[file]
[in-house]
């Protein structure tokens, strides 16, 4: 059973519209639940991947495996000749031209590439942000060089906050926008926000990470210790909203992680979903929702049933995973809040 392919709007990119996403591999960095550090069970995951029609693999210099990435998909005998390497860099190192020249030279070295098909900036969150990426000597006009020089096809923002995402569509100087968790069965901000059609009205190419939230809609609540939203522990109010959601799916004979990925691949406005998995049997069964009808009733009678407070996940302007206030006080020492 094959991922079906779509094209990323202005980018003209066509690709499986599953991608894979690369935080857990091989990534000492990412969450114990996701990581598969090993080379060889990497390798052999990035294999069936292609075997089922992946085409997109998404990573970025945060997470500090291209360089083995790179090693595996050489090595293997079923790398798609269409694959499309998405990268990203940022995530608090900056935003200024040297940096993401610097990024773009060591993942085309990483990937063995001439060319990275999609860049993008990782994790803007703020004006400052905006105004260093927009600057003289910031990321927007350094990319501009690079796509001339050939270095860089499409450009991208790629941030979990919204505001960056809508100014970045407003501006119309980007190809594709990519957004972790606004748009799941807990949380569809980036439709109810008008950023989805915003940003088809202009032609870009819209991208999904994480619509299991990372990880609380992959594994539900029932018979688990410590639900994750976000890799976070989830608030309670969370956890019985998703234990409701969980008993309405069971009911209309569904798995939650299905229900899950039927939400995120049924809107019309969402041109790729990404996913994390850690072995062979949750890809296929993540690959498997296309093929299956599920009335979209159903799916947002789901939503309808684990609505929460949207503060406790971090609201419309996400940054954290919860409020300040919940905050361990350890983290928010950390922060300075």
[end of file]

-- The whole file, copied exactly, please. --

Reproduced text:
[in-house]
């Protein structure tokens, strides 16, 4: 059973519209639940991947495996000749031209590439942000060089906050926008926000990470210790909203992680979903929702049933995973809040 392919709007990119996403591999960095550090069970995951029609693999210099990435998909005998390497860099190192020249030279070295098909900036969150990426000597006009020089096809923002995402569509100087968790069965901000059609009205190419939230809609609540939203522990109010959601799916004979990925691949406005998995049997069964009808009733009678407070996940302007206030006080020492 094959991922079906779509094209990323202005980018003209066509690709499986599953991608894979690369935080857990091989990534000492990412969450114990996701990581598969090993080379060889990497390798052999990035294999069936292609075997089922992946085409997109998404990573970025945060997470500090291209360089083995790179090693595996050489090595293997079923790398798609269409694959499309998405990268990203940022995530608090900056935003200024040297940096993401610097990024773009060591993942085309990483990937063995001439060319990275999609860049993008990782994790803007703020004006400052905006105004260093927009600057003289910031990321927007350094990319501009690079796509001339050939270095860089499409450009991208790629941030979990919204505001960056809508100014970045407003501006119309980007190809594709990519957004972790606004748009799941807990949380569809980036439709109810008008950023989805915003940003088809202009032609870009819209991208999904994480619509299991990372990880609380992959594994539900029932018979688990410590639900994750976000890799976070989830608030309670969370956890019985998703234990409701969980008993309405069971009911209309569904798995939650299905229900899950039927939400995120049924809107019309969402041109790729990404996913994390850690072995062979949750890809296929993540690959498997296309093929299956599920009335979209159903799916947002789901939503309808684990609505929460949207503060406790971090609201419309996400940054954290919860409020300040919940905050361990350890983290928010950390922060300075």